The New York Times Travel Show
Jacob K. Javits Center, NYC, January 25 – 27, 2019
“Health, Food, Sea, Medieval Villages, and Stunning Ruins”. Since the New York Times listed Calabria among the most beautiful places in the world, “Calabria Mania” has exploded. Direct flights to Lamezia Terme connect Calabria to the major European capitals and Canada. Calabria is like Magna Graecia (Great Greece), the heart of the Mediterranean Sea, especially known for its coastline and the beauty of the sea. The Riace Bronzes were restored and are now preserved at the Magna Garecia National Museum in Reggio Calabria. Calabria received international recognition for its 800 kilometres of coast with the Bandiera Verde 2018. Home of the Mediterranean Diet, Calabria was able to attract Lidia Bastianich’s attention, the global icon for good Italian cuisine throughout the world. Lidia decided to write a recipes collection inspired by her culinary trip around Italy, revealing Calabria’s real identity: a territory to explore, which has preserved its values, its rituals, and its flavors intact. Thanks to chefs that combine innovation and traditions, these Calabrian flavors are recognized globally.
Calabria by boat and more. If you are thinking about a boat trip around the Calabrian coastline, several ports are ready to host you throughout your journey.
On the Tyrrhenian Sea side, the Cedar Riviera where the Lao River flows, attracts many rafting lovers and is represented by Diamante, the liveliest city which is known for its murales. and
where, between ancient ruins the old Cirella’s Amphitheatre o_ers many shows during the summer season. Diamante is also well known for its Festival del Peperoncino, which runs in September.
Moving further south, Guardia Piemontese is the perfect location for the Terme Luigiane, famous for the abundance of sulfur, mud, and white algae in its waters.
Close to Gizzeria is Terme di Caronte, a thermal complex built in a place where sulfur waters have been flowing for thousands of years. Also, on the Tyrrhenian Coast, the Coast of Gods o_ers well-equipped ports for boating in Vibo Valentia and Tropea. This is the area where Nduja and the Tropea IGP red onions are produced. In Nicotera, Professor Ancel Keys named the food style which we now call the “Mediterranean Diet”, recognized as Unesco Intangible Heritage. And further south, Violet Cost is the area where Sword fish have been caught for centuries using traditional boats for to find and catch the big fish. Here, the Torrone di Bagnara is made following the traditional recipe used since the 1700s. On the Ionic Sea side, the Jasmine Riviera is one of the most secret and unexplored Calabrian coasts with turtles nesting there. In Roccella, the Festival Roccella Jazz (celebrating its 39th year, is held during the summer with some of the most famous jazz musicians among the participants.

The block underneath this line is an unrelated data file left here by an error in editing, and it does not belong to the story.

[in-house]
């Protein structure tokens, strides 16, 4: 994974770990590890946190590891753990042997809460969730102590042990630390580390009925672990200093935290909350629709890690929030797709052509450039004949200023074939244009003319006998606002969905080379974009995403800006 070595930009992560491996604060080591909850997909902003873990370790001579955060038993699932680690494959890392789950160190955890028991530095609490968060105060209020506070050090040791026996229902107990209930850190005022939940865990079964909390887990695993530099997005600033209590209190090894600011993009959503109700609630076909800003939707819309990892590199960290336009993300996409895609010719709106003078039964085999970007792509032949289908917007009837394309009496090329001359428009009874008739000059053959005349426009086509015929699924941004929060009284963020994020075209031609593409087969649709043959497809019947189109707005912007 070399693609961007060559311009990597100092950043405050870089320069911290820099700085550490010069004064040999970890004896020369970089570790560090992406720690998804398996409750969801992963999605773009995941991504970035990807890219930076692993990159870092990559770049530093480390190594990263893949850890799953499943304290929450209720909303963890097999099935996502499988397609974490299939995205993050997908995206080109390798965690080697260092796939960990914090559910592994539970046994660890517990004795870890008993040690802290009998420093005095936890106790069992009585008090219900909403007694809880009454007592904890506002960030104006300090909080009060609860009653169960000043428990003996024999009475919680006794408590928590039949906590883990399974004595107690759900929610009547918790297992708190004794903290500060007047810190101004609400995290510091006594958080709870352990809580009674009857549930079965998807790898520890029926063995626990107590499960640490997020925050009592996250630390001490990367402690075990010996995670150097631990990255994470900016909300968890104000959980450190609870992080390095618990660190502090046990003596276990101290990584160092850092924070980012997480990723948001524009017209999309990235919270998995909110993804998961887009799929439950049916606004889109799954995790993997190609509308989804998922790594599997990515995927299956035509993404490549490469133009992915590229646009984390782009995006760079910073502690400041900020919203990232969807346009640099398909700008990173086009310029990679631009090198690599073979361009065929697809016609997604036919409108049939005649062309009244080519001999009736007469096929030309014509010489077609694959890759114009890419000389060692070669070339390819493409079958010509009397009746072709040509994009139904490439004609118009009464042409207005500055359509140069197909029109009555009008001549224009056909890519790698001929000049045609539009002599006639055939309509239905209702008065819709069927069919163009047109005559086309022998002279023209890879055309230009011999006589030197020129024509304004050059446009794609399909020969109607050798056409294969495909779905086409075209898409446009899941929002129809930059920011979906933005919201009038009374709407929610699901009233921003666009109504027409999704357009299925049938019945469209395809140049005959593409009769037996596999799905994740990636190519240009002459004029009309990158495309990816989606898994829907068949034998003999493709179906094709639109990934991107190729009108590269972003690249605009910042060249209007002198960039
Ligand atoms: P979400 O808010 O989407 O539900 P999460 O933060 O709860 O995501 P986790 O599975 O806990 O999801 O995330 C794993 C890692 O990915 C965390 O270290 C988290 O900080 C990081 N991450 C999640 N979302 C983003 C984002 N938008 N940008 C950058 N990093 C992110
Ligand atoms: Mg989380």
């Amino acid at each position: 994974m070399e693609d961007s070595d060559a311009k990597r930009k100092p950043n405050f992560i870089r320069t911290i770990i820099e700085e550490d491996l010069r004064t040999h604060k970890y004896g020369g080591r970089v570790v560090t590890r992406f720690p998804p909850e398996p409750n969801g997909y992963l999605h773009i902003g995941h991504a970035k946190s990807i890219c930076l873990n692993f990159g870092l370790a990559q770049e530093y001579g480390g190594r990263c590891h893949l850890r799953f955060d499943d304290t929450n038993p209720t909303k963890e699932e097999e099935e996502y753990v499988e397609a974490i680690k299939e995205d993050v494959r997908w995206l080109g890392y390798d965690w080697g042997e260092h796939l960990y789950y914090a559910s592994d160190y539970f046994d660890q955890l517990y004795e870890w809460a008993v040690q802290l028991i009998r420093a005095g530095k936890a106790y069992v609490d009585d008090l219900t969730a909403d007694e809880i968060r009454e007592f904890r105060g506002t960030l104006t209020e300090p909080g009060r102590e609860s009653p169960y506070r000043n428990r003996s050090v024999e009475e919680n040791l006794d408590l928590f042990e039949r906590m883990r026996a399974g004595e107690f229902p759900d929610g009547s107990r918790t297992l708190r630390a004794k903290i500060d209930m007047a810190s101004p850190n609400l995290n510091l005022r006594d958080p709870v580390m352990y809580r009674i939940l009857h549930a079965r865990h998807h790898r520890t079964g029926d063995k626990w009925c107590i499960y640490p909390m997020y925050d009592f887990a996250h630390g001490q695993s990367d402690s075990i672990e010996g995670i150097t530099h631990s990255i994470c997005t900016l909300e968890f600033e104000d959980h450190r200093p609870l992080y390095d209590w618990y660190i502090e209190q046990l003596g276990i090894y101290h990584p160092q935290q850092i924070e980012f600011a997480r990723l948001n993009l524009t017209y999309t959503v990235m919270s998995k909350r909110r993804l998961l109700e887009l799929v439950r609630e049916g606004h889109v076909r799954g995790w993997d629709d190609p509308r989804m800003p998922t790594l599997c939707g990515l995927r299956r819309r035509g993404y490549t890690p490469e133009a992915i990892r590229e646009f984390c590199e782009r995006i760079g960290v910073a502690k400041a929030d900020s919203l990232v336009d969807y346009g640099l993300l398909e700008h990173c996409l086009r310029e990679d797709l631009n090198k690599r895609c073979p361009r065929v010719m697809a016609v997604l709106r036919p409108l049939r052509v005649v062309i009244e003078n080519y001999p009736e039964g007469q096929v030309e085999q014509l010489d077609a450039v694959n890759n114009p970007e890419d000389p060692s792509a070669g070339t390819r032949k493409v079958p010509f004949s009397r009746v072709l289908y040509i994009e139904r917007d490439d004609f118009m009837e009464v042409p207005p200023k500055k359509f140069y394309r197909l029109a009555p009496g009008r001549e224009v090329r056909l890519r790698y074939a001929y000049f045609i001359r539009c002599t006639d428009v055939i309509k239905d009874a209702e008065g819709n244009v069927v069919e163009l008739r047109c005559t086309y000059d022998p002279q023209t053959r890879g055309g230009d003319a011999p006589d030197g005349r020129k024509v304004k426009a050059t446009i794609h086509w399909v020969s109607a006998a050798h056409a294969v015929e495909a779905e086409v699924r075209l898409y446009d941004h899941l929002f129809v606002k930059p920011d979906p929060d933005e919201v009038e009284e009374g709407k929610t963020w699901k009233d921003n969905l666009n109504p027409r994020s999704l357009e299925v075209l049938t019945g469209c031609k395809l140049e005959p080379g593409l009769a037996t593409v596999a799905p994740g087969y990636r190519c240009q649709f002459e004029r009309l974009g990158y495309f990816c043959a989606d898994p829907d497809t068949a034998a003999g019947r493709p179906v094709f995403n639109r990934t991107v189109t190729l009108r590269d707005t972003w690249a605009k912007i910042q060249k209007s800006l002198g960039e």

Badolato features a small touristic port and its medieval village is located on the Orange Coast. Here, between caves and ravines sea horses live and reproduce. The Museum of Fishing and Sea in Montepaone welcomes and cares for wounded turtles and dolphins. On this coast, in Roccelletta di Borgia, is the Archeological National Park of “Scolacium”. Located at only 200 metres from the sea, it hosts the international festival called “Armonie d’Arte” during the summer.
The Saracen Coast on the Ionian Sea is synonymous with good wine and archeology from the Marine Reserve of Capo Rizzuto. In Capo Colonna, past Le Castella, you will find the Aragonese Castle in the sea where Monicelli’s “L’Armata Brancaleone” was filmed. The ancient breeze of the myth blows on Crotone, the city of Pitagora, where every year the Italian Sailing Championship is organized by the Sailing Club and o_ers activities for adults and children throughout the year.
According to Eric Asimov of The New York Times, in Ciro’ there is one among the twelve rarest and most valuable vineyards in the world, the Gaglioppo, of which he described as “…rustic reds, with aromas of roses and smoke and grippy tannins”. Robert Camuto on Wine Spectator wrote: “Will Ciro’ be the next most popular Italian wine?”.
Further north on the Ionian coast, the Achaean Coast o_ers large beaches suitable for families with children. From here you can reach Cerchiara di Calabria, where from a narrow canyon in the heart of the Pollino Park gush the thermal waters of the “Cave of the Nymphs” whose sulphurous waters feed a thermal spa with mud known to the ancient Sybarites. According to the early legend, this was the cave that held the thalamus of the mythical nymph Calipso. Inland, Calabria has a lot to o_er travelers who are interested in discovering all the customs, history, rites and faith, and to taste organic food, at zero kilometres, in landscapes modelled after ancient agricultural methods and respectful of nature.
Combining nature and spirituality, those who love hiking can experience the “Way of San Francesco of Paola” and retrace the steps of one of the most beloved saints, as well as hike the Sentiero del Brigante from Aspromonte to the Serre Vibonesi.
Another walking trail is dedicated to Gioacchino da Fiore, a philosopher who lived during the Middle Age between 1100 and 1200 and opposed the crusades in the belief that humanity was on its way to an era of peace, justice and dialogue.